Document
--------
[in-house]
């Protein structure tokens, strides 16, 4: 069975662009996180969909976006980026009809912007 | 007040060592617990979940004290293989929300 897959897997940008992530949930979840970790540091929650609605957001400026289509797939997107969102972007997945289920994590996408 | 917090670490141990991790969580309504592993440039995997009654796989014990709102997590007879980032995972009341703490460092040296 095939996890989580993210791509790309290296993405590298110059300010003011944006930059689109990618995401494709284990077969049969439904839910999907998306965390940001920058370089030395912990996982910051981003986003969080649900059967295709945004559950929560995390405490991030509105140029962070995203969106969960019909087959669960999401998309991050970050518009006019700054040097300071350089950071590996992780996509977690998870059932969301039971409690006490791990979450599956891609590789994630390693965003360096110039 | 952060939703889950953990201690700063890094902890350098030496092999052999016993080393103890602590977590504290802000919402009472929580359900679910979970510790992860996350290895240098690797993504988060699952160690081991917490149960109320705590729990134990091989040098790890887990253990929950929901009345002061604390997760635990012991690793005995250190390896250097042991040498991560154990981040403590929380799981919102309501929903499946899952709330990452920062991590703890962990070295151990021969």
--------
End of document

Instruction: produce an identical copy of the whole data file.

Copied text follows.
[in-house]
């Protein structure tokens, strides 16, 4: 069975662009996180969909976006980026009809912007 | 007040060592617990979940004290293989929300 897959897997940008992530949930979840970790540091929650609605957001400026289509797939997107969102972007997945289920994590996408 | 917090670490141990991790969580309504592993440039995997009654796989014990709102997590007879980032995972009341703490460092040296 095939996890989580993210791509790309290296993405590298110059300010003011944006930059689109990618995401494709284990077969049969439904839910999907998306965390940001920058370089030395912990996982910051981003986003969080649900059967295709945004559950929560995390405490991030509105140029962070995203969106969960019909087959669960999401998309991050970050518009006019700054040097300071350089950071590996992780996509977690998870059932969301039971409690006490791990979450599956891609590789994630390693965003360096110039 | 952060939703889950953990201690700063890094902890350098030496092999052999016993080393103890602590977590504290802000919402009472929580359900679910979970510790992860996350290895240098690797993504988060699952160690081991917490149960109320705590729990134990091989040098790890887990253990929950929901009345002061604390997760635990012991690793005995250190390896250097042991040498991560154990981040403590929380799981919102309501929903499946899952709330990452920062991590703890962990070295151990021969």